A funny meme circulated among my dietitian friends. The first woman says, “I can’t eat that, I’m trying to eat clean.” The second woman (probably a dietitian) replies, “It’s banana bread, Susan, not heroin.”
It’s funny and sad at the same time. Many people limit delicious, healthful foods (banana bread) because they don’t fit into what they consider “clean” eating. Some people rely on the front-of-pack “free-from” claims to judge if a food is worthy…. free from sugar, white flour, gluten, additives, colors, GMOs, and on and on. Which leads us to the concept of clean eating. Most dietitians don’t like the term because the opposite of clean is dirty and no one wants to say they are eating “dirty.” Saying you eat clean implies a certain moral superiority to the rest us who are microwaving a frozen meal.
But it doesn’t matter if I like it or not, the term clean eating is here to stay. I counted over 70 books for sale on Amazon with “clean eating” in the title.
At a recent conference, I learned from Kris Sollid, a registered dietitian and senior director of nutrition communications at the International Food Information Council, that clean eating was the the number 1 diet trend in 2019. Some people think clean eating is diet of whole, unprocessed foods. Some people are OK with processed foods if they don’t contain artificial coloring or flavors with hard to pronounce ingredients. Other think foods labeled organic tick the clean eating box, while some ascribe a vegan diet as the only way to eat clean.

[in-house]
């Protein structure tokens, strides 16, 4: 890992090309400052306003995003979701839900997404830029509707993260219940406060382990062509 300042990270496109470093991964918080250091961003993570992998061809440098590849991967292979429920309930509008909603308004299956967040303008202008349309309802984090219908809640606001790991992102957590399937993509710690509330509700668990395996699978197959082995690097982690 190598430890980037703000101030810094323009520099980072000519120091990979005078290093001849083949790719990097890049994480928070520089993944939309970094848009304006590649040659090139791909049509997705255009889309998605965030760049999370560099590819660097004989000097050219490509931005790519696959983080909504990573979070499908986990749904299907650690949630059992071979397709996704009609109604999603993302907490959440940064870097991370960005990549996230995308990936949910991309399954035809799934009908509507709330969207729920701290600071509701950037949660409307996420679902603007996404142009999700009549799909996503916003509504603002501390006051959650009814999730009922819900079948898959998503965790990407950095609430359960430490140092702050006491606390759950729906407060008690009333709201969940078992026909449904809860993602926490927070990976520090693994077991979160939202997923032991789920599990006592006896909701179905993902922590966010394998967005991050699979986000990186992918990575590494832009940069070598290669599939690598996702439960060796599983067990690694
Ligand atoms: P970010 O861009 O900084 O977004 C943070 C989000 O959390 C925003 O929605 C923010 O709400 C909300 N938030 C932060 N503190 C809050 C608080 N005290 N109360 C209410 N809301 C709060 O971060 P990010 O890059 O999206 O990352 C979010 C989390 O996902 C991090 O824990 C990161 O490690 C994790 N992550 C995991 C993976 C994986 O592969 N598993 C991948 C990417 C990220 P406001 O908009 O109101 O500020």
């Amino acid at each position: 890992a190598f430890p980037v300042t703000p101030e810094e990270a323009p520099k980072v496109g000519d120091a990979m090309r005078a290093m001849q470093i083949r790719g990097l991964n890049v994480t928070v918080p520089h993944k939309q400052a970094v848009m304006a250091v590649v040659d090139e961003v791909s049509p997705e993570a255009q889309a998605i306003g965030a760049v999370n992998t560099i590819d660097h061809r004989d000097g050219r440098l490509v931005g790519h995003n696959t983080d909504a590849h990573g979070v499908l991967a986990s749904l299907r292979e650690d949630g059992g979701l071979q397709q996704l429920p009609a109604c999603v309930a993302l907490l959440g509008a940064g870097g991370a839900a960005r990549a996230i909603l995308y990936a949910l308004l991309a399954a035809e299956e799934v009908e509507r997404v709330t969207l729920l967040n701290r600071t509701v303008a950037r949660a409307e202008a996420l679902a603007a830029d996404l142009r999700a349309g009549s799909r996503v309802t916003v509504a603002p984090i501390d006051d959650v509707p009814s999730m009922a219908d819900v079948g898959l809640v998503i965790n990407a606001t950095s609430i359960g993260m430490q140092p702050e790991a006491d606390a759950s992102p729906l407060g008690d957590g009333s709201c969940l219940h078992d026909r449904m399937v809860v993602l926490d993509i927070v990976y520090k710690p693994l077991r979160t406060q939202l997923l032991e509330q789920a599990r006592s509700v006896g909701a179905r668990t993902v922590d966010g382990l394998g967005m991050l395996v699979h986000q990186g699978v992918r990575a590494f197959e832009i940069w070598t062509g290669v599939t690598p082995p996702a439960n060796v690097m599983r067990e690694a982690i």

But, when it gets down to the definition of clean eating, it depends on who you ask. “The bottom line is that while the definition isn’t clear, ‘clean’ is often used as a proxy for ‘healthy’” adds Sollid.
Hand-in-hand with clean eating is a trend in the food industry to develop “clean” labels. Many food manufacturers are reformulating products to limit the number of ingredients to satisfy consumer demand. In many cases this is a good thing; finding ways to reduce salt by using fewer sodium-based ingredients or lowering sugar by finding the sweet spot of less sugar without changing taste are all good moves. But, when a product simply replaces sugar from sugar beets with “pure cane sugar” and makes you think it is healthier, well, sugar is sugar and just because the word “pure” is front of cane sugar it doesn’t make it a healthy ingredient.
So, instead of focusing on eating clean, let’s just focus on healthy eating. Some ways to do that are:
- Focus on the positives in a food, not the negatives. Choose foods with nutrients that you need, like vitamins, minerals and fiber instead of focusing on sugar or fat content. Sugar and fat are important but take a wider view when choosing foods. For example, as we age, we still need bone building nutrients: calcium, vitamin D, vitamin K, and magnesium. Look for foods with those nutrients and keep in mind that not all dairy foods or plant-based alternatives to dairy contain vitamin D.
- Ignore the buzz words like “all natural,” “real ingredients,” or “minimally processed.” They don’t mean anything.
- Recognize the value of processed foods, like frozen berries, canned tomatoes, or ready to eat breakfast cereal. These foods provide big nutrition for little money. Amy Cohn, a registered dietitian with General Mills reminds us that cereal is the number 1 source of whole grains, fiber, B-vitamins, iron and zinc for all Americans at breakfast. And, when paired with milk, the “average bowl of a Big G cereal is about fifty cents.”
- Don’t be afraid of words you can’t pronounce on list of food ingredients: pyridoxine hydrochloride may sound strange, but it just the chemical name for vitamin B6.
For more tips on healthy eating, check out Food & Fitness After 50, available at Amazon and other booksellers.
Disclosure: I attended a sponsored conference where both Kris Sollid and Amy Cohn spoke, but I was not asked to or compensated to write this post.